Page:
House Republican Rep. DesJarlais to introduce new bill to block Biden student loan relief | Fox Busi
Dartmouth College student Kavya Nivarthy discusses her opposition to student loan debt cancellation and describes alternatives to a four-year college degree.
Rep. Scott DesJarlais, R-Tenn., is set to introduce a bill that will aim to block President Biden’s student loan forgiveness plan.
“There’s a lot of people out there that took out loans and, you know, maybe didn’t get their dream job, but don’t pay them back,” DesJarlais told FOX Business. “So to somehow decide that they no longer need to have skin in the game, it kind of disincentivizes people from succeeding, in my opinion.”
DesJarlais’s bill follows a similar measure put forth by Sen. Mitt Romney, R-Utah, and fellow senators Richard Burr, R-N.C.; Tim Scott, R-S.C.; Bill Cassidy, R-La.; and Thom Tillis, R-N.C.
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Activists hold signs as they attend a student loan forgiveness rally at Pennsylvania Avenue and 17th Street near the White House April 27, 2022, in Washington, D.C. | Getty Images
The House bill differs from the Senate bill in that it uses more concise language and changes the date of an exemption to cover the regulations “as in effect on” Mar. 12, 2020, rather than the other bill’s date of May 11, 2022.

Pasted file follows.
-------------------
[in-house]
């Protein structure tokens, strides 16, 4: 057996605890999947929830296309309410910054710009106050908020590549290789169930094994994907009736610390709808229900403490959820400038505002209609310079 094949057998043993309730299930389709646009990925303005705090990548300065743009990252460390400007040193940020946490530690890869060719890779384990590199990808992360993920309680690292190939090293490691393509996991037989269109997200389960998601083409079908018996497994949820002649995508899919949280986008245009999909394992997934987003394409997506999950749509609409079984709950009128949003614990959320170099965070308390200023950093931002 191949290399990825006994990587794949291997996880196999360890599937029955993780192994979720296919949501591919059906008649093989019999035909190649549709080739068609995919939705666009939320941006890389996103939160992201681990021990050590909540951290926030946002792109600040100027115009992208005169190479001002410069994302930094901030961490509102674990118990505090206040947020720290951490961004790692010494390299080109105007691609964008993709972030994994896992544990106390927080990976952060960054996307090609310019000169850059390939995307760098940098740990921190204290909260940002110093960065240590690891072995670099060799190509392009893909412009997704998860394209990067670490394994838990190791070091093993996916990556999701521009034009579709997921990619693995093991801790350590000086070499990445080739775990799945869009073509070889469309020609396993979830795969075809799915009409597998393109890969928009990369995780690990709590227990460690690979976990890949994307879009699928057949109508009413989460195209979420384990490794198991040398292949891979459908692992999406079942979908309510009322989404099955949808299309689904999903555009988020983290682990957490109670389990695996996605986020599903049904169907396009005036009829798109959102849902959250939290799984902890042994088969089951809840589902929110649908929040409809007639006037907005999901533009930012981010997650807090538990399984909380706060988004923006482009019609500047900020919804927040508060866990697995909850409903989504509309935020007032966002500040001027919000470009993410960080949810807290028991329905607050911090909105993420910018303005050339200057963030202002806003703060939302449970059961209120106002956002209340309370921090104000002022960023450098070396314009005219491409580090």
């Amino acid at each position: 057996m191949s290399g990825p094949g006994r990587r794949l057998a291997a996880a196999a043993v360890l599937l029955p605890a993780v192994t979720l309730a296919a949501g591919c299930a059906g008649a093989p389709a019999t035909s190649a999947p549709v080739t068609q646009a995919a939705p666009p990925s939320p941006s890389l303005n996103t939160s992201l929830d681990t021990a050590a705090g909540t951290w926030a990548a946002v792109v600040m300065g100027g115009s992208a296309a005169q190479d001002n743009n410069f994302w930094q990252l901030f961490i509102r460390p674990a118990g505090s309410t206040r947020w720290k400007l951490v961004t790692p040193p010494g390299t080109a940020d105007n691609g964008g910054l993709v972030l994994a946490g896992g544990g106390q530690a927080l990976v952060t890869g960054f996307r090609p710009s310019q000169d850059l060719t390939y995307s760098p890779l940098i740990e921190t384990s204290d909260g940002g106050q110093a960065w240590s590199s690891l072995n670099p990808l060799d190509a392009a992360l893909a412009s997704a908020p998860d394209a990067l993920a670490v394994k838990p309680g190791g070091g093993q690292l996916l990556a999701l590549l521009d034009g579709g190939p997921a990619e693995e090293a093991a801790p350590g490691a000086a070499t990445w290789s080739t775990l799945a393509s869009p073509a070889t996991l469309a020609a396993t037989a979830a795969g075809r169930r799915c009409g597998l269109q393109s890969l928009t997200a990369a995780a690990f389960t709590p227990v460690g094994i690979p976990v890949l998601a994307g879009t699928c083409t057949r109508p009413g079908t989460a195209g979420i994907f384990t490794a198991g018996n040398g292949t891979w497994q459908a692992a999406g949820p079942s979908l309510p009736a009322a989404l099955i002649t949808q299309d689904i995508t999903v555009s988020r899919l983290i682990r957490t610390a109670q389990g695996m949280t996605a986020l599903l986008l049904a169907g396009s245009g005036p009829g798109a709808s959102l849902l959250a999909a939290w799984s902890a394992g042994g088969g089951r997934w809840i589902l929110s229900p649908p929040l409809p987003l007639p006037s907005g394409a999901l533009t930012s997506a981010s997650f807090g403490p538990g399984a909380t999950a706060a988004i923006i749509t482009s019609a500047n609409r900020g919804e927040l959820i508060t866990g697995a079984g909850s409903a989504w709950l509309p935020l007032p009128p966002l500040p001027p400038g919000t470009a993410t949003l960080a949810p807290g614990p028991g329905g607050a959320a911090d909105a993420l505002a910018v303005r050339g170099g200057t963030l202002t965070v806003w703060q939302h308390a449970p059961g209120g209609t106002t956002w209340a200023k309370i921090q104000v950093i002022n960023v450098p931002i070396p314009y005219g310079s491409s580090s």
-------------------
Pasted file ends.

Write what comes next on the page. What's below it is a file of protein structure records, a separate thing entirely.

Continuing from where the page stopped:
The bill’s most aggressive provision aims to limit the secretaries of Education and Treasury, as well as the Attorney General, from taking any action toward forgiving student loan debt, except those carried out as part of the Higher Education Act of 1965.
DesJarlais disagreed that student loan forgiveness can help stimulate the economy since it would merely shift the burden of debt from borrowers to other taxpayers.
“It may help those people who are irresponsible, but the ones that are out there working and paying taxes — now they’re going to be saddled with the burden of, if you want to call these other people’s mistakes or borrowed money management,” DesJarlais argued.
The bill would only affect direct, blanket loan forgiveness, but it would not affect various incentive programs.
“There’s an awful lot of scholarship programs out there are going to have one now that you can actually go to college and trade schools for free … There can be maybe some incentive programs where you work off the debt or some of those within the government right now,” he continued. “But just erasing somebody that because they weren’t able to handle the responsibility they took on, I think is certainly the wrong approach.”
The Department of Education on Wednesday announced it would cancel $5.8 billion in full loan discharges for 560,000 borrowers who attended a campus owned or operated by Corinthian Colleges, amounting to the “largest single loan discharge” in department history.